General Practice & Preventative Medicine

A GUIDE TO GROOMING

Although it’s often overlooked, grooming is an important part of your dog’s health program. Routine brushing and combing removes dead hair and dirt and prevents matting. Because it stimulates the blood supply to the skin, grooming also gives your pet a healthier and shinier coat.

WHEN TO START

Start regular grooming when you first bring your dog home and make it a part of his routine. Purchase a good-quality brush and comb and get your dog used to being handled. Praise your dog when he holds still and soon he will come to enjoy the extra attention. Some breeds have special grooming needs, so ask your vet or a professional groomer for advice on particular equipment necessary for your pet.

BRUSHING

Your dog’s skin and hair coat reflect his overall health and nutritional status. Many dogs maintain a healthy skin and hair coat with minimal assistance; others – especially some long-haired or curly-haired breeds – require regular brushing. For most dogs, a good brushing once or twice a week will do the trick.

BATHING

The need for bathing depends on the breed of dog, his skin type and hair coat, owner preference and just how dirty your pet gets. Bathing your dog every month or two isn’t unreasonable, but some dogs will need more frequent cleanings. A good rule of thumb is to bathe your pet only when his coat gets dirty or begins to smell “doggy.”

When bathing your dog, make sure to rinse all the soap out of his coat. If he has persistent problems with scratching or flaky skin, he may need a special medicated shampoo or have a skin problem that your veterinarian should examine.

SKIN PROBLEMS

Skin problems – including fleas, ticks and mites or allergies and infections – are common among dogs. Most conditions are manageable with early detection and treatment. If you notice excessive scratching, hair loss or flaky skin, contact your veterinarian. If your pet is continuously exposed to fleas and ticks, speak to your veterinarian about products to minimize the impact of these parasites on the skin. Remember that a consistently poor hair coat with lots of skin flaking may indicate a deeper medical problem.

EARS

Ears may also require cleaning, especially in dogs with oily skin or allergies. This is a delicate task and is probably best left to your vet. However, if your dog is easy to handle (and there is no chance that you will be bitten), you can learn to do this chore yourself. To remove excessive wax and debris from the ears, consider an ear cleaning every two to four weeks. Ask your veterinarian about products you can use at home, and be sure to ask for a demonstration of proper ear cleaning techniques.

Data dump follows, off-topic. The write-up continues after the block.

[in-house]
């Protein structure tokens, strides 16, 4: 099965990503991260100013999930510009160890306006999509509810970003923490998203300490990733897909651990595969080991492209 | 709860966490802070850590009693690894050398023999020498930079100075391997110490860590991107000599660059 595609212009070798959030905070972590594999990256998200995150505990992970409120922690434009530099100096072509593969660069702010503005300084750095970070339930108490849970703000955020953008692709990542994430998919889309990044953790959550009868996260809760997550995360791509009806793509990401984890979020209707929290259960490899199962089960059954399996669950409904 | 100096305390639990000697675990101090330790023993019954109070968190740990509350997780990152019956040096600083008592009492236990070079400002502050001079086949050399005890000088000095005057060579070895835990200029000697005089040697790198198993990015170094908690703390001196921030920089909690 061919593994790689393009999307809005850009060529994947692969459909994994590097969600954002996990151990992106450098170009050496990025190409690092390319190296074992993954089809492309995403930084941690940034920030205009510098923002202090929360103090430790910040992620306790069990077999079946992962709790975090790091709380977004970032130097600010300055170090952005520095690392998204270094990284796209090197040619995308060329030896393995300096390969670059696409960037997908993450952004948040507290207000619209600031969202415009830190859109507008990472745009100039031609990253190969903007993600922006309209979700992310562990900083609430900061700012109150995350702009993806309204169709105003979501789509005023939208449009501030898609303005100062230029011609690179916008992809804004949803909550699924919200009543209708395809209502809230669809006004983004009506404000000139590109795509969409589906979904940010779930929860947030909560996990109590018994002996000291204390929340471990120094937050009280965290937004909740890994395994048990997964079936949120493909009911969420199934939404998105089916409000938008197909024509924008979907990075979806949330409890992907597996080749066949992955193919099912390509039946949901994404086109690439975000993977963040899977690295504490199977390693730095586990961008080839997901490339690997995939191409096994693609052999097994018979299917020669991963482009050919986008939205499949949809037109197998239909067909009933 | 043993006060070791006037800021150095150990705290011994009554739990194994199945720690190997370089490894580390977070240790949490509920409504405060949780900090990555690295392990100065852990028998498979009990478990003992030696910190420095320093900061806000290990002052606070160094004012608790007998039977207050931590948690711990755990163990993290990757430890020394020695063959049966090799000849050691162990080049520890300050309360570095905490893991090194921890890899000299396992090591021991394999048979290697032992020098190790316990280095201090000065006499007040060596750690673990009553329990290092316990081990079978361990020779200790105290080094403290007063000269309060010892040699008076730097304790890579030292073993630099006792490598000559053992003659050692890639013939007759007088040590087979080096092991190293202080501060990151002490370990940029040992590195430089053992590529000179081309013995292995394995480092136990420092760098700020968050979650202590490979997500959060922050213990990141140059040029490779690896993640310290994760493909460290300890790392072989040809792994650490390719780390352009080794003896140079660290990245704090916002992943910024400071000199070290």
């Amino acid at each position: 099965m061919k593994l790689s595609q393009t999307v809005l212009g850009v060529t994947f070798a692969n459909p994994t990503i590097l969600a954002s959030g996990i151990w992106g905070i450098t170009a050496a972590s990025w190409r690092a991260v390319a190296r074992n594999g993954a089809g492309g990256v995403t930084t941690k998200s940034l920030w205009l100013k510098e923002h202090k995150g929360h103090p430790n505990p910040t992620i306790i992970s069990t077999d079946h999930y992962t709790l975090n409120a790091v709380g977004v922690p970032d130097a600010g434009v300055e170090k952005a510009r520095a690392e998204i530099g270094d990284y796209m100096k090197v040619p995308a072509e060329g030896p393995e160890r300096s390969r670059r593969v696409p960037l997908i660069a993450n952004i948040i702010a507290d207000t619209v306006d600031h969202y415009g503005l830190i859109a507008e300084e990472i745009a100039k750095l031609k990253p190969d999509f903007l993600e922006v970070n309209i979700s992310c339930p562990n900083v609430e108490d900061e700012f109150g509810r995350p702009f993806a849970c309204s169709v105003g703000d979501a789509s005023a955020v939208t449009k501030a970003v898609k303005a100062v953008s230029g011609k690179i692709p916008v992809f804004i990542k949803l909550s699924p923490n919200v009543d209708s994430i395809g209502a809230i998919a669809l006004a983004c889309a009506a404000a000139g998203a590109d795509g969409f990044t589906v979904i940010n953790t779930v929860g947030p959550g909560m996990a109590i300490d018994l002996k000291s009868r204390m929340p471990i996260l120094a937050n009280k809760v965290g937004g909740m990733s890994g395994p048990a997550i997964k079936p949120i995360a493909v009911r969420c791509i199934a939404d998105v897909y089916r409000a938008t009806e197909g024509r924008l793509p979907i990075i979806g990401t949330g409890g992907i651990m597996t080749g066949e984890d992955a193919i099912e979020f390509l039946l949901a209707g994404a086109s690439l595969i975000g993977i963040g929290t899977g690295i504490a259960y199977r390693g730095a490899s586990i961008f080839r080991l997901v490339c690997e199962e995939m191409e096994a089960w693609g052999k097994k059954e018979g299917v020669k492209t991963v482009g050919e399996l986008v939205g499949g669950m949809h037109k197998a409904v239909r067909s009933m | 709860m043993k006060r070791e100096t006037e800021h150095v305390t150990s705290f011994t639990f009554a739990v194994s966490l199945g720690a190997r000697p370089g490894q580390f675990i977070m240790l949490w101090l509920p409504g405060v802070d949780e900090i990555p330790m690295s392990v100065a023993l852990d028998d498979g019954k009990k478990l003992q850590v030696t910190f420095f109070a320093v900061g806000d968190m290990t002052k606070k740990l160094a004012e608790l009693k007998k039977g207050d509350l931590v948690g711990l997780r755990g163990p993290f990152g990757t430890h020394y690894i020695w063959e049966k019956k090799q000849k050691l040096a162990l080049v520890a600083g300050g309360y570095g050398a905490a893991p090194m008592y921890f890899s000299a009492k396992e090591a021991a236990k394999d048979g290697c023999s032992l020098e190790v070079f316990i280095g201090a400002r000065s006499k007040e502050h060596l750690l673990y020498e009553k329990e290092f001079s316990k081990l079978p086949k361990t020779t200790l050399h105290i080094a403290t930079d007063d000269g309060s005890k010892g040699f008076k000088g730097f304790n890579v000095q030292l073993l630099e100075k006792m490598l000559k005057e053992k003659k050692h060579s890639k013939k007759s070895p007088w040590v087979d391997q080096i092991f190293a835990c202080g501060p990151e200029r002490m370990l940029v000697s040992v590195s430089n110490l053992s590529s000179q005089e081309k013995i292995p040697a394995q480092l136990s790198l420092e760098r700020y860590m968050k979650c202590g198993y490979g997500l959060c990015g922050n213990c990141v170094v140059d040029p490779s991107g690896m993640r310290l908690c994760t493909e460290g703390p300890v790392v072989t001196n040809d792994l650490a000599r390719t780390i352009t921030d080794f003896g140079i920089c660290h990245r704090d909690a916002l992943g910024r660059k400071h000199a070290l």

NAIL TRIMMING

While clipping nails is a painless and simple process, it takes practice and patience to master the skill. Ask your vet to show you the correct technique, then get started by getting your pet used to having his paws handled. Once you start using the clippers, go slowly: Try clipping just a few nails in one sitting. Maintain a regular schedule and be persistent. Your pet will eventually develop patience and learn to cooperate.

Dear Valued Clients

During these challenging times, there have been some unforeseen changes at The Big Easy Animal Hospital. I cannot express enough my sincere apology for any inconvenience you have experienced at The Big Easy during these times. As we strive to make the practice safe to protect everyone including you, your family, and our Big Easy team and their families, I’ve decided to make certain changes while we are under this pandemic. These changes will be temporary.

 

Monday through Friday:

Walk Ins start at 10:00am, check-in starts at 9:00am.There are a limited amount of patients we can accept. Our receptionists will be happy to assist you with options to help guide you and your pet(s).)

 

Starting Saturday, August 1st

Saturdays will be TECHNICIAN APPOINTMENTS only. These will include boosters, bloodwork, nail trims, certain diagnostics, etc. There will not be a veterinarian on site. While I understand these changes can be inconvenient, I have listed local veterinary clinics that we have contacted and are open to see walk-ins throughout the week and Saturdays as well. For life threatening emergencies that occur outside business hours, please contact the following 24-hour animal hospitals below.

Please, be safe and healthy.

Thank you all for your understanding. -Aileen Ruiz, DVM

 

24 Hour Emergency Care:

 

Pittsburgh Veterinary Specialty and Emergency Center

807 Camp Horne Road
Pittsburgh, PA
(412)366-3400

 

AVETS

4224 Northern Pike
Monroeville, PA
(412)373-4200


VCA Castle Shannon Animal Hospital

3610 Library Road
Pittsburgh, PA
(412)885-2500


Veterinarians Accepting Walk in Care:

Penn Animal Hospital

2205 Penn Avenue
(412)471-9855
WALK—IN’S—MONDAY THRU FRIDAY from 10:00 AM – 1:30 PM


North Boros Veterinary Hospital

2255 Babcock Blvd
(412)821-5600
WALK-IN’S—MONDAY THRU FRIDAY from 9:00 AM – 12:30 PM

 

 

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